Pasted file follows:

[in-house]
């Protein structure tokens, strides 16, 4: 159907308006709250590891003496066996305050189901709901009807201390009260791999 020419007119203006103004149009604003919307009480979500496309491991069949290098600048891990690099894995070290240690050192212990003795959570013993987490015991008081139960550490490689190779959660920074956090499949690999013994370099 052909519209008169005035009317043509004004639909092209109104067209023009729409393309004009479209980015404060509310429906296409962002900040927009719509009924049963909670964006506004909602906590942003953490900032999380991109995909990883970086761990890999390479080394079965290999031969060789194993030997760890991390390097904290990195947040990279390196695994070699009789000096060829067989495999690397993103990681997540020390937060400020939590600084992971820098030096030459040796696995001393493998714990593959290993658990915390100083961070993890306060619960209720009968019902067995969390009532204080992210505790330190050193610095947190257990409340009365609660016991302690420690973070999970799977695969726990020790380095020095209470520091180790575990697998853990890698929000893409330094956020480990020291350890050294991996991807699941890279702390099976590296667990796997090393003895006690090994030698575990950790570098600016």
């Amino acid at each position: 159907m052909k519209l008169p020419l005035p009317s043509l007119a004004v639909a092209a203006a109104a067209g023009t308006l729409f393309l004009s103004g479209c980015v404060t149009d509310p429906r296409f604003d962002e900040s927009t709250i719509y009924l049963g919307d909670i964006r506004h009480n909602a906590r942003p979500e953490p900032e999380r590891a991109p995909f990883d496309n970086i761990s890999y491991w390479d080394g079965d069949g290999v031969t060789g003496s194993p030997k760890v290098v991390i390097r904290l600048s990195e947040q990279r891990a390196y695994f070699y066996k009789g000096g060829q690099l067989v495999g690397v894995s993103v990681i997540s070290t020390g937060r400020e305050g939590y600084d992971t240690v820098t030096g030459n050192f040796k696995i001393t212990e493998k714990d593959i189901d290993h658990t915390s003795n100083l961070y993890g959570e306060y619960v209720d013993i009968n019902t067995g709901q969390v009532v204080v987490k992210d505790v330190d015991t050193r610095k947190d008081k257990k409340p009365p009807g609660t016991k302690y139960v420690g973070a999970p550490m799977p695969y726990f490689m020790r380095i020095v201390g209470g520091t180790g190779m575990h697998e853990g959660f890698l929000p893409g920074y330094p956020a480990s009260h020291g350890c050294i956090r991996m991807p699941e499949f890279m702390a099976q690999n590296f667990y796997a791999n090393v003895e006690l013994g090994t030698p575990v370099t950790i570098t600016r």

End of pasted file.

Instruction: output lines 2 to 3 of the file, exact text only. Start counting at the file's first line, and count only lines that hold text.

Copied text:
């Protein structure tokens, strides 16, 4: 159907308006709250590891003496066996305050189901709901009807201390009260791999 020419007119203006103004149009604003919307009480979500496309491991069949290098600048891990690099894995070290240690050192212990003795959570013993987490015991008081139960550490490689190779959660920074956090499949690999013994370099 052909519209008169005035009317043509004004639909092209109104067209023009729409393309004009479209980015404060509310429906296409962002900040927009719509009924049963909670964006506004909602906590942003953490900032999380991109995909990883970086761990890999390479080394079965290999031969060789194993030997760890991390390097904290990195947040990279390196695994070699009789000096060829067989495999690397993103990681997540020390937060400020939590600084992971820098030096030459040796696995001393493998714990593959290993658990915390100083961070993890306060619960209720009968019902067995969390009532204080992210505790330190050193610095947190257990409340009365609660016991302690420690973070999970799977695969726990020790380095020095209470520091180790575990697998853990890698929000893409330094956020480990020291350890050294991996991807699941890279702390099976590296667990796997090393003895006690090994030698575990950790570098600016």
């Amino acid at each position: 159907m052909k519209l008169p020419l005035p009317s043509l007119a004004v639909a092209a203006a109104a067209g023009t308006l729409f393309l004009s103004g479209c980015v404060t149009d509310p429906r296409f604003d962002e900040s927009t709250i719509y009924l049963g919307d909670i964006r506004h009480n909602a906590r942003p979500e953490p900032e999380r590891a991109p995909f990883d496309n970086i761990s890999y491991w390479d080394g079965d069949g290999v031969t060789g003496s194993p030997k760890v290098v991390i390097r904290l600048s990195e947040q990279r891990a390196y695994f070699y066996k009789g000096g060829q690099l067989v495999g690397v894995s993103v990681i997540s070290t020390g937060r400020e305050g939590y600084d992971t240690v820098t030096g030459n050192f040796k696995i001393t212990e493998k714990d593959i189901d290993h658990t915390s003795n100083l961070y993890g959570e306060y619960v209720d013993i009968n019902t067995g709901q969390v009532v204080v987490k992210d505790v330190d015991t050193r610095k947190d008081k257990k409340p009365p009807g609660t016991k302690y139960v420690g973070a999970p550490m799977p695969y726990f490689m020790r380095i020095v201390g209470g520091t180790g190779m575990h697998e853990g959660f890698l929000p893409g920074y330094p956020a480990s009260h020291g350890c050294i956090r991996m991807p699941e499949f890279m702390a099976q690999n590296f667990y796997a791999n090393v003895e006690l013994g090994t030698p575990v370099t950790i570098t600016r």